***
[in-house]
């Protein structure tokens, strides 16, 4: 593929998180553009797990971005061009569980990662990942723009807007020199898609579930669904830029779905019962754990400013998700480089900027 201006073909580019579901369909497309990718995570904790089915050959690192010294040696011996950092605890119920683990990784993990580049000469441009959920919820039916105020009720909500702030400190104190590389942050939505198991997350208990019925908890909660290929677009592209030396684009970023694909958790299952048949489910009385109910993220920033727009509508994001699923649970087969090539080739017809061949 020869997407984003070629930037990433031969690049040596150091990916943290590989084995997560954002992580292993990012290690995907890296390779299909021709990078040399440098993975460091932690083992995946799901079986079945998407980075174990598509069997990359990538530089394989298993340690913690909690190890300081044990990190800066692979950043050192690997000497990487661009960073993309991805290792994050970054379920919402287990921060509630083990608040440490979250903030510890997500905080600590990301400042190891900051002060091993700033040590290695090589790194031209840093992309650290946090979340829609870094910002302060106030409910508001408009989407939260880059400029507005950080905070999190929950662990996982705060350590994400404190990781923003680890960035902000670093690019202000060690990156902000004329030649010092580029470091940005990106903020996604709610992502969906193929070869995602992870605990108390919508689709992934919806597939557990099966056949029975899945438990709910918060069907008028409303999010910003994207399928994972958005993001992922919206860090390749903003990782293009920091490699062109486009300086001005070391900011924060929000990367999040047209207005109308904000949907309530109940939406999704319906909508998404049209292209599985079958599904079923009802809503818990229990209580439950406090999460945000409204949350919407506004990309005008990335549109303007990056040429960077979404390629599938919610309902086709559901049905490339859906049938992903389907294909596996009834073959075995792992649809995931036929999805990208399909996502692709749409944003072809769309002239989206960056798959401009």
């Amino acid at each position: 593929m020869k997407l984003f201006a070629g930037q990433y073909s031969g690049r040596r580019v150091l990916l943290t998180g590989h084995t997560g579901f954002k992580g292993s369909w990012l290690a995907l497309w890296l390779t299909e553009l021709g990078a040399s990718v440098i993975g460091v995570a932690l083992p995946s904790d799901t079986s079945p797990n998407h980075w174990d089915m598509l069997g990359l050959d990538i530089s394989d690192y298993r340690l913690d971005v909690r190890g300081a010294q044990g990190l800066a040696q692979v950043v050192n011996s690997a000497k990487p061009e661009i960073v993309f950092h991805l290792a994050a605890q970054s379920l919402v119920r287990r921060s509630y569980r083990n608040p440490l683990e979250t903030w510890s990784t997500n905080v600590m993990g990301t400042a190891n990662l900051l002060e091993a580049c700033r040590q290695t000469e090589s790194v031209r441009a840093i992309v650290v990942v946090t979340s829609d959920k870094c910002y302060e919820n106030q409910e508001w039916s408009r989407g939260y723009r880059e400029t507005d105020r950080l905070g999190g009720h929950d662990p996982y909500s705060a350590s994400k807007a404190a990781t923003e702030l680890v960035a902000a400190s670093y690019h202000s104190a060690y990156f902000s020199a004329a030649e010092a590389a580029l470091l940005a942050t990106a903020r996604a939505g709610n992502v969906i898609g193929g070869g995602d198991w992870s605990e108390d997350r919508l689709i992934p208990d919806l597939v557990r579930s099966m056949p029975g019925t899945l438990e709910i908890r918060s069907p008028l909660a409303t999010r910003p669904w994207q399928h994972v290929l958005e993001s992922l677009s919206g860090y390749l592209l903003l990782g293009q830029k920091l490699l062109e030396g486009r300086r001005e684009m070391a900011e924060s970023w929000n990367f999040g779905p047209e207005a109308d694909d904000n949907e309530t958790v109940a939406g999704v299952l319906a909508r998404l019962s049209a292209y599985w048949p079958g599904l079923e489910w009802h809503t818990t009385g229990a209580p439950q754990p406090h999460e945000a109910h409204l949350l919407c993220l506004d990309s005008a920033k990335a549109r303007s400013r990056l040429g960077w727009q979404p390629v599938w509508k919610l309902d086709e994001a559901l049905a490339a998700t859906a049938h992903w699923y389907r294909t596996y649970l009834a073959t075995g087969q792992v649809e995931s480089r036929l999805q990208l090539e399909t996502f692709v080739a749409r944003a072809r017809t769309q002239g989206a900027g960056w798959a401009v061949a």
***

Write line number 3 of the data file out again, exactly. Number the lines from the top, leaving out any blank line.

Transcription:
């Amino acid at each position: 593929m020869k997407l984003f201006a070629g930037q990433y073909s031969g690049r040596r580019v150091l990916l943290t998180g590989h084995t997560g579901f954002k992580g292993s369909w990012l290690a995907l497309w890296l390779t299909e553009l021709g990078a040399s990718v440098i993975g460091v995570a932690l083992p995946s904790d799901t079986s079945p797990n998407h980075w174990d089915m598509l069997g990359l050959d990538i530089s394989d690192y298993r340690l913690d971005v909690r190890g300081a010294q044990g990190l800066a040696q692979v950043v050192n011996s690997a000497k990487p061009e661009i960073v993309f950092h991805l290792a994050a605890q970054s379920l919402v119920r287990r921060s509630y569980r083990n608040p440490l683990e979250t903030w510890s990784t997500n905080v600590m993990g990301t400042a190891n990662l900051l002060e091993a580049c700033r040590q290695t000469e090589s790194v031209r441009a840093i992309v650290v990942v946090t979340s829609d959920k870094c910002y302060e919820n106030q409910e508001w039916s408009r989407g939260y723009r880059e400029t507005d105020r950080l905070g999190g009720h929950d662990p996982y909500s705060a350590s994400k807007a404190a990781t923003e702030l680890v960035a902000a400190s670093y690019h202000s104190a060690y990156f902000s020199a004329a030649e010092a590389a580029l470091l940005a942050t990106a903020r996604a939505g709610n992502v969906i898609g193929g070869g995602d198991w992870s605990e108390d997350r919508l689709i992934p208990d919806l597939v557990r579930s099966m056949p029975g019925t899945l438990e709910i908890r918060s069907p008028l909660a409303t999010r910003p669904w994207q399928h994972v290929l958005e993001s992922l677009s919206g860090y390749l592209l903003l990782g293009q830029k920091l490699l062109e030396g486009r300086r001005e684009m070391a900011e924060s970023w929000n990367f999040g779905p047209e207005a109308d694909d904000n949907e309530t958790v109940a939406g999704v299952l319906a909508r998404l019962s049209a292209y599985w048949p079958g599904l079923e489910w009802h809503t818990t009385g229990a209580p439950q754990p406090h999460e945000a109910h409204l949350l919407c993220l506004d990309s005008a920033k990335a549109r303007s400013r990056l040429g960077w727009q979404p390629v599938w509508k919610l309902d086709e994001a559901l049905a490339a998700t859906a049938h992903w699923y389907r294909t596996y649970l009834a073959t075995g087969q792992v649809e995931s480089r036929l999805q990208l090539e399909t996502f692709v080739a749409r944003a072809r017809t769309q002239g989206a900027g960056w798959a401009v061949a």